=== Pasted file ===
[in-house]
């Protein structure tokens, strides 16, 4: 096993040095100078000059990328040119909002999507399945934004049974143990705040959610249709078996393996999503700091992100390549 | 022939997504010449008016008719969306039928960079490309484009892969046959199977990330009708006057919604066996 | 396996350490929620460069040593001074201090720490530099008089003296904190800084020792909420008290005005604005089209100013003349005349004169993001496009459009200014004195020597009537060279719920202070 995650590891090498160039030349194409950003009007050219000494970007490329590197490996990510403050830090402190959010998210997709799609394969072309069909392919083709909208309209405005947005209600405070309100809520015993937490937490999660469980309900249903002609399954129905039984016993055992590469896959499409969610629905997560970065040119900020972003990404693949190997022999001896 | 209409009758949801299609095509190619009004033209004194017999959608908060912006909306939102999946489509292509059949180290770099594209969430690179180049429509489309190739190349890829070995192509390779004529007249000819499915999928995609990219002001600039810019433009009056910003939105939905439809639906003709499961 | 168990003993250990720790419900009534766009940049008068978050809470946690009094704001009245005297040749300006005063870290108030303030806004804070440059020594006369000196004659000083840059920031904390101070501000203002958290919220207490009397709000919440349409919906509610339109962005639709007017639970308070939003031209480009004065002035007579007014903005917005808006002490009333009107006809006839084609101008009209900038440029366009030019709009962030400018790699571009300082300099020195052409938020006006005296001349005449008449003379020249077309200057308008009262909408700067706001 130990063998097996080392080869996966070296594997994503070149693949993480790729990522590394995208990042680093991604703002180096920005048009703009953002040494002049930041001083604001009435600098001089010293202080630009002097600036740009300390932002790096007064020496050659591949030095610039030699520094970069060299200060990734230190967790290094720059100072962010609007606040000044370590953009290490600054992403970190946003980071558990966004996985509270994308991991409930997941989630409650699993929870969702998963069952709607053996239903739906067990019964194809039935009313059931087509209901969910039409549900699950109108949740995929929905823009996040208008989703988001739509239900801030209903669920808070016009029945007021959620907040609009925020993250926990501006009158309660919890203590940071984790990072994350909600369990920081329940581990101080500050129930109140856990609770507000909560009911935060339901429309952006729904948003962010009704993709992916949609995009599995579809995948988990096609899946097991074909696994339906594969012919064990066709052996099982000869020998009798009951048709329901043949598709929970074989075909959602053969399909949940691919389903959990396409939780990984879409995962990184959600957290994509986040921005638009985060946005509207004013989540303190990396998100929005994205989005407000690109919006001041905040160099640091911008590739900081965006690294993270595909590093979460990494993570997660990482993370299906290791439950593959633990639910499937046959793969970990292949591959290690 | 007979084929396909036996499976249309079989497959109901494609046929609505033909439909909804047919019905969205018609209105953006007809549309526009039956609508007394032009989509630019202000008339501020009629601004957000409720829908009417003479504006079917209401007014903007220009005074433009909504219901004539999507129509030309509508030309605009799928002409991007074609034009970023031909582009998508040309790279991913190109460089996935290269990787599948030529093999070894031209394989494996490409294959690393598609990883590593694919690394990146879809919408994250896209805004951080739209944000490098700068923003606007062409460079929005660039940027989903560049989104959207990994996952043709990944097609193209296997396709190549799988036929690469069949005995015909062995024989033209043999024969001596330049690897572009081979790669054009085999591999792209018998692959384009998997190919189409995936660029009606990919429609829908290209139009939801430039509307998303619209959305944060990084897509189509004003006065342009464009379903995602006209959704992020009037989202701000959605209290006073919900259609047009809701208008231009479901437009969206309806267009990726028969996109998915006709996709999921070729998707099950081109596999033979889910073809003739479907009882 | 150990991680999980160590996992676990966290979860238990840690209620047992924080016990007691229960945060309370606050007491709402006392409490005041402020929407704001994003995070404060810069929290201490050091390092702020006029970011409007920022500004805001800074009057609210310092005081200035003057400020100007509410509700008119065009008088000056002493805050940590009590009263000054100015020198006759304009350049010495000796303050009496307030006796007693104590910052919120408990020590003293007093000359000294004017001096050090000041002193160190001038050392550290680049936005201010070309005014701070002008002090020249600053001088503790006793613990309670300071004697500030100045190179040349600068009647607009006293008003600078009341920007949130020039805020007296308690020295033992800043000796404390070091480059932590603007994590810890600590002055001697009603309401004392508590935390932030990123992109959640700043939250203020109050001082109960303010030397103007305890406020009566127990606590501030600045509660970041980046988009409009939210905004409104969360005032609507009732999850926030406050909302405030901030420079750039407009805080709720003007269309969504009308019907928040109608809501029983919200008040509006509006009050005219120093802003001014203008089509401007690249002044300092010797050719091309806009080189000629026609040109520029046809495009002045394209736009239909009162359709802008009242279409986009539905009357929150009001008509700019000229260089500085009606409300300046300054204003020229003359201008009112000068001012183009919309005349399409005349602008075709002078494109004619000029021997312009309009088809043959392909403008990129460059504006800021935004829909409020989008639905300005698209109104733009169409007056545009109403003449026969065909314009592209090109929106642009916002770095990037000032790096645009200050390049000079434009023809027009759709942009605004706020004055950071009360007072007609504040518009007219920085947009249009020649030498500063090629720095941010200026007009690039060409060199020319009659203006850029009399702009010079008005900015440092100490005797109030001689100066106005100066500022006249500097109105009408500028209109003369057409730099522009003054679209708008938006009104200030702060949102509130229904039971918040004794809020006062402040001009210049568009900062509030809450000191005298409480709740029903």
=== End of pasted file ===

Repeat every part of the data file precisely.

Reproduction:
[in-house]
């Protein structure tokens, strides 16, 4: 096993040095100078000059990328040119909002999507399945934004049974143990705040959610249709078996393996999503700091992100390549 | 022939997504010449008016008719969306039928960079490309484009892969046959199977990330009708006057919604066996 | 396996350490929620460069040593001074201090720490530099008089003296904190800084020792909420008290005005604005089209100013003349005349004169993001496009459009200014004195020597009537060279719920202070 995650590891090498160039030349194409950003009007050219000494970007490329590197490996990510403050830090402190959010998210997709799609394969072309069909392919083709909208309209405005947005209600405070309100809520015993937490937490999660469980309900249903002609399954129905039984016993055992590469896959499409969610629905997560970065040119900020972003990404693949190997022999001896 | 209409009758949801299609095509190619009004033209004194017999959608908060912006909306939102999946489509292509059949180290770099594209969430690179180049429509489309190739190349890829070995192509390779004529007249000819499915999928995609990219002001600039810019433009009056910003939105939905439809639906003709499961 | 168990003993250990720790419900009534766009940049008068978050809470946690009094704001009245005297040749300006005063870290108030303030806004804070440059020594006369000196004659000083840059920031904390101070501000203002958290919220207490009397709000919440349409919906509610339109962005639709007017639970308070939003031209480009004065002035007579007014903005917005808006002490009333009107006809006839084609101008009209900038440029366009030019709009962030400018790699571009300082300099020195052409938020006006005296001349005449008449003379020249077309200057308008009262909408700067706001 130990063998097996080392080869996966070296594997994503070149693949993480790729990522590394995208990042680093991604703002180096920005048009703009953002040494002049930041001083604001009435600098001089010293202080630009002097600036740009300390932002790096007064020496050659591949030095610039030699520094970069060299200060990734230190967790290094720059100072962010609007606040000044370590953009290490600054992403970190946003980071558990966004996985509270994308991991409930997941989630409650699993929870969702998963069952709607053996239903739906067990019964194809039935009313059931087509209901969910039409549900699950109108949740995929929905823009996040208008989703988001739509239900801030209903669920808070016009029945007021959620907040609009925020993250926990501006009158309660919890203590940071984790990072994350909600369990920081329940581990101080500050129930109140856990609770507000909560009911935060339901429309952006729904948003962010009704993709992916949609995009599995579809995948988990096609899946097991074909696994339906594969012919064990066709052996099982000869020998009798009951048709329901043949598709929970074989075909959602053969399909949940691919389903959990396409939780990984879409995962990184959600957290994509986040921005638009985060946005509207004013989540303190990396998100929005994205989005407000690109919006001041905040160099640091911008590739900081965006690294993270595909590093979460990494993570997660990482993370299906290791439950593959633990639910499937046959793969970990292949591959290690 | 007979084929396909036996499976249309079989497959109901494609046929609505033909439909909804047919019905969205018609209105953006007809549309526009039956609508007394032009989509630019202000008339501020009629601004957000409720829908009417003479504006079917209401007014903007220009005074433009909504219901004539999507129509030309509508030309605009799928002409991007074609034009970023031909582009998508040309790279991913190109460089996935290269990787599948030529093999070894031209394989494996490409294959690393598609990883590593694919690394990146879809919408994250896209805004951080739209944000490098700068923003606007062409460079929005660039940027989903560049989104959207990994996952043709990944097609193209296997396709190549799988036929690469069949005995015909062995024989033209043999024969001596330049690897572009081979790669054009085999591999792209018998692959384009998997190919189409995936660029009606990919429609829908290209139009939801430039509307998303619209959305944060990084897509189509004003006065342009464009379903995602006209959704992020009037989202701000959605209290006073919900259609047009809701208008231009479901437009969206309806267009990726028969996109998915006709996709999921070729998707099950081109596999033979889910073809003739479907009882 | 150990991680999980160590996992676990966290979860238990840690209620047992924080016990007691229960945060309370606050007491709402006392409490005041402020929407704001994003995070404060810069929290201490050091390092702020006029970011409007920022500004805001800074009057609210310092005081200035003057400020100007509410509700008119065009008088000056002493805050940590009590009263000054100015020198006759304009350049010495000796303050009496307030006796007693104590910052919120408990020590003293007093000359000294004017001096050090000041002193160190001038050392550290680049936005201010070309005014701070002008002090020249600053001088503790006793613990309670300071004697500030100045190179040349600068009647607009006293008003600078009341920007949130020039805020007296308690020295033992800043000796404390070091480059932590603007994590810890600590002055001697009603309401004392508590935390932030990123992109959640700043939250203020109050001082109960303010030397103007305890406020009566127990606590501030600045509660970041980046988009409009939210905004409104969360005032609507009732999850926030406050909302405030901030420079750039407009805080709720003007269309969504009308019907928040109608809501029983919200008040509006509006009050005219120093802003001014203008089509401007690249002044300092010797050719091309806009080189000629026609040109520029046809495009002045394209736009239909009162359709802008009242279409986009539905009357929150009001008509700019000229260089500085009606409300300046300054204003020229003359201008009112000068001012183009919309005349399409005349602008075709002078494109004619000029021997312009309009088809043959392909403008990129460059504006800021935004829909409020989008639905300005698209109104733009169409007056545009109403003449026969065909314009592209090109929106642009916002770095990037000032790096645009200050390049000079434009023809027009759709942009605004706020004055950071009360007072007609504040518009007219920085947009249009020649030498500063090629720095941010200026007009690039060409060199020319009659203006850029009399702009010079008005900015440092100490005797109030001689100066106005100066500022006249500097109105009408500028209109003369057409730099522009003054679209708008938006009104200030702060949102509130229904039971918040004794809020006062402040001009210049568009900062509030809450000191005298409480709740029903």